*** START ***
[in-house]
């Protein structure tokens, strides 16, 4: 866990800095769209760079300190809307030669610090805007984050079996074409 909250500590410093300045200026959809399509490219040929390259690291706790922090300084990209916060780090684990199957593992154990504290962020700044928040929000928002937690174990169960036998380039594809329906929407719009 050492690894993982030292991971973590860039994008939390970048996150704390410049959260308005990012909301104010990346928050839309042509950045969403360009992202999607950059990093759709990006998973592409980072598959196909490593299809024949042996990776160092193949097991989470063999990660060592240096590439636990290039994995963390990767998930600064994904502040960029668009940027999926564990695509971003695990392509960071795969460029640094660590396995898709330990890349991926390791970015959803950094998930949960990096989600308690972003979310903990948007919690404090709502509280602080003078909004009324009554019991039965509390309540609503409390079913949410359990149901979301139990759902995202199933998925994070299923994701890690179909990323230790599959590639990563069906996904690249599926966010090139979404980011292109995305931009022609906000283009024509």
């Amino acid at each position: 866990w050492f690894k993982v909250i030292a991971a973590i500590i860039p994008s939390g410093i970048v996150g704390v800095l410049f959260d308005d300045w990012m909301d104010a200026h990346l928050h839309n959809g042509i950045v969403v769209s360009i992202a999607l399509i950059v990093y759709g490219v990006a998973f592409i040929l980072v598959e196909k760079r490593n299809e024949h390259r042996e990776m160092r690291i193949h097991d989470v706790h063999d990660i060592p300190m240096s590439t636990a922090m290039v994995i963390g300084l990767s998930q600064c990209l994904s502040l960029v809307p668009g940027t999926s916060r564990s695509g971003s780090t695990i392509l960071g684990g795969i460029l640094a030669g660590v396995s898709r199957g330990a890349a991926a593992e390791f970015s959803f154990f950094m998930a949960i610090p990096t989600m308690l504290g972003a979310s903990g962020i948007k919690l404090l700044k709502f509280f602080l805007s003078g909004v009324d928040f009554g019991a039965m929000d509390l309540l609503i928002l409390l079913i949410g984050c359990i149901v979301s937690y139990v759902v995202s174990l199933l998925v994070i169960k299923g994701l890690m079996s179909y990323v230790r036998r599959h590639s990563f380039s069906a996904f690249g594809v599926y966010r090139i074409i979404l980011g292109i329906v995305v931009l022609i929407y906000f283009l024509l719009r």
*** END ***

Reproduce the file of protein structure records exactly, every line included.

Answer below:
[in-house]
């Protein structure tokens, strides 16, 4: 866990800095769209760079300190809307030669610090805007984050079996074409 909250500590410093300045200026959809399509490219040929390259690291706790922090300084990209916060780090684990199957593992154990504290962020700044928040929000928002937690174990169960036998380039594809329906929407719009 050492690894993982030292991971973590860039994008939390970048996150704390410049959260308005990012909301104010990346928050839309042509950045969403360009992202999607950059990093759709990006998973592409980072598959196909490593299809024949042996990776160092193949097991989470063999990660060592240096590439636990290039994995963390990767998930600064994904502040960029668009940027999926564990695509971003695990392509960071795969460029640094660590396995898709330990890349991926390791970015959803950094998930949960990096989600308690972003979310903990948007919690404090709502509280602080003078909004009324009554019991039965509390309540609503409390079913949410359990149901979301139990759902995202199933998925994070299923994701890690179909990323230790599959590639990563069906996904690249599926966010090139979404980011292109995305931009022609906000283009024509």
């Amino acid at each position: 866990w050492f690894k993982v909250i030292a991971a973590i500590i860039p994008s939390g410093i970048v996150g704390v800095l410049f959260d308005d300045w990012m909301d104010a200026h990346l928050h839309n959809g042509i950045v969403v769209s360009i992202a999607l399509i950059v990093y759709g490219v990006a998973f592409i040929l980072v598959e196909k760079r490593n299809e024949h390259r042996e990776m160092r690291i193949h097991d989470v706790h063999d990660i060592p300190m240096s590439t636990a922090m290039v994995i963390g300084l990767s998930q600064c990209l994904s502040l960029v809307p668009g940027t999926s916060r564990s695509g971003s780090t695990i392509l960071g684990g795969i460029l640094a030669g660590v396995s898709r199957g330990a890349a991926a593992e390791f970015s959803f154990f950094m998930a949960i610090p990096t989600m308690l504290g972003a979310s903990g962020i948007k919690l404090l700044k709502f509280f602080l805007s003078g909004v009324d928040f009554g019991a039965m929000d509390l309540l609503i928002l409390l079913i949410g984050c359990i149901v979301s937690y139990v759902v995202s174990l199933l998925v994070i169960k299923g994701l890690m079996s179909y990323v230790r036998r599959h590639s990563f380039s069906a996904f690249g594809v599926y966010r090139i074409i979404l980011g292109i329906v995305v931009l022609i929407y906000f283009l024509l719009r």